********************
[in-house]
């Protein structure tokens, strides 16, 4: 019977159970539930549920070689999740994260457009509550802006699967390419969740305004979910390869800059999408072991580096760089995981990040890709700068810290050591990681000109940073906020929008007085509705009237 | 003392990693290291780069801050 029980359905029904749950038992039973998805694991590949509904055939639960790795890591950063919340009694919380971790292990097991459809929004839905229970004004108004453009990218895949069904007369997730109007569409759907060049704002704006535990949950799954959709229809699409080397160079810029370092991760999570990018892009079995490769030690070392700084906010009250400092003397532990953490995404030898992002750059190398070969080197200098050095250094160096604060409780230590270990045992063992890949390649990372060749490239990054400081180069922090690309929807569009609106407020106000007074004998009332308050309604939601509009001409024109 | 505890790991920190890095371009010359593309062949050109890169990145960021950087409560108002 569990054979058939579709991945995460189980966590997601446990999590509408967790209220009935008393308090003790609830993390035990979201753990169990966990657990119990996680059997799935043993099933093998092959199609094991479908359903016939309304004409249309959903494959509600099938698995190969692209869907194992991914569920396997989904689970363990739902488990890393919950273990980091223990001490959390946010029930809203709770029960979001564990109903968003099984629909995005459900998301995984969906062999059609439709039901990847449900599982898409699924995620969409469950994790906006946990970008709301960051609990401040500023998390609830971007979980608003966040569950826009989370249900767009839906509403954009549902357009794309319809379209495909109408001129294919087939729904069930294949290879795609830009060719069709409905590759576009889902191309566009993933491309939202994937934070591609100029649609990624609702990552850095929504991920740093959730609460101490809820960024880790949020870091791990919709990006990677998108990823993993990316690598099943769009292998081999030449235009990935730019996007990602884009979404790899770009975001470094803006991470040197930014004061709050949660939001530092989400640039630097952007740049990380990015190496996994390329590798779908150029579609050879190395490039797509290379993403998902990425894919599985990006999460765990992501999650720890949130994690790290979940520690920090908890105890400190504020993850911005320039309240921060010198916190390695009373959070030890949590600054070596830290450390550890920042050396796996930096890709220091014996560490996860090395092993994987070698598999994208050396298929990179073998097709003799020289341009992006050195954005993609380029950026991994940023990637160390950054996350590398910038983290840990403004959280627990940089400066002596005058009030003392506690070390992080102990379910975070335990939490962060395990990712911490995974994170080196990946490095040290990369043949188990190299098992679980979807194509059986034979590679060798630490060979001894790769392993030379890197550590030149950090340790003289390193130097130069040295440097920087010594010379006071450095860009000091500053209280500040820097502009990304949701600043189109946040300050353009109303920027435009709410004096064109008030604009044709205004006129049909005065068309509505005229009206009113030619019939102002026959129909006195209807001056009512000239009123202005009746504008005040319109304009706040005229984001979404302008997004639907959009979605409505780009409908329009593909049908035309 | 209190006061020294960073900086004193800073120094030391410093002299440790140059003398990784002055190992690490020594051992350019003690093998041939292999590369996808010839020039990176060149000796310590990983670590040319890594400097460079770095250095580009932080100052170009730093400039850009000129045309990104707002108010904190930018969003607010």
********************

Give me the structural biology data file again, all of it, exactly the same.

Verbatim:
[in-house]
């Protein structure tokens, strides 16, 4: 019977159970539930549920070689999740994260457009509550802006699967390419969740305004979910390869800059999408072991580096760089995981990040890709700068810290050591990681000109940073906020929008007085509705009237 | 003392990693290291780069801050 029980359905029904749950038992039973998805694991590949509904055939639960790795890591950063919340009694919380971790292990097991459809929004839905229970004004108004453009990218895949069904007369997730109007569409759907060049704002704006535990949950799954959709229809699409080397160079810029370092991760999570990018892009079995490769030690070392700084906010009250400092003397532990953490995404030898992002750059190398070969080197200098050095250094160096604060409780230590270990045992063992890949390649990372060749490239990054400081180069922090690309929807569009609106407020106000007074004998009332308050309604939601509009001409024109 | 505890790991920190890095371009010359593309062949050109890169990145960021950087409560108002 569990054979058939579709991945995460189980966590997601446990999590509408967790209220009935008393308090003790609830993390035990979201753990169990966990657990119990996680059997799935043993099933093998092959199609094991479908359903016939309304004409249309959903494959509600099938698995190969692209869907194992991914569920396997989904689970363990739902488990890393919950273990980091223990001490959390946010029930809203709770029960979001564990109903968003099984629909995005459900998301995984969906062999059609439709039901990847449900599982898409699924995620969409469950994790906006946990970008709301960051609990401040500023998390609830971007979980608003966040569950826009989370249900767009839906509403954009549902357009794309319809379209495909109408001129294919087939729904069930294949290879795609830009060719069709409905590759576009889902191309566009993933491309939202994937934070591609100029649609990624609702990552850095929504991920740093959730609460101490809820960024880790949020870091791990919709990006990677998108990823993993990316690598099943769009292998081999030449235009990935730019996007990602884009979404790899770009975001470094803006991470040197930014004061709050949660939001530092989400640039630097952007740049990380990015190496996994390329590798779908150029579609050879190395490039797509290379993403998902990425894919599985990006999460765990992501999650720890949130994690790290979940520690920090908890105890400190504020993850911005320039309240921060010198916190390695009373959070030890949590600054070596830290450390550890920042050396796996930096890709220091014996560490996860090395092993994987070698598999994208050396298929990179073998097709003799020289341009992006050195954005993609380029950026991994940023990637160390950054996350590398910038983290840990403004959280627990940089400066002596005058009030003392506690070390992080102990379910975070335990939490962060395990990712911490995974994170080196990946490095040290990369043949188990190299098992679980979807194509059986034979590679060798630490060979001894790769392993030379890197550590030149950090340790003289390193130097130069040295440097920087010594010379006071450095860009000091500053209280500040820097502009990304949701600043189109946040300050353009109303920027435009709410004096064109008030604009044709205004006129049909005065068309509505005229009206009113030619019939102002026959129909006195209807001056009512000239009123202005009746504008005040319109304009706040005229984001979404302008997004639907959009979605409505780009409908329009593909049908035309 | 209190006061020294960073900086004193800073120094030391410093002299440790140059003398990784002055190992690490020594051992350019003690093998041939292999590369996808010839020039990176060149000796310590990983670590040319890594400097460079770095250095580009932080100052170009730093400039850009000129045309990104707002108010904190930018969003607010």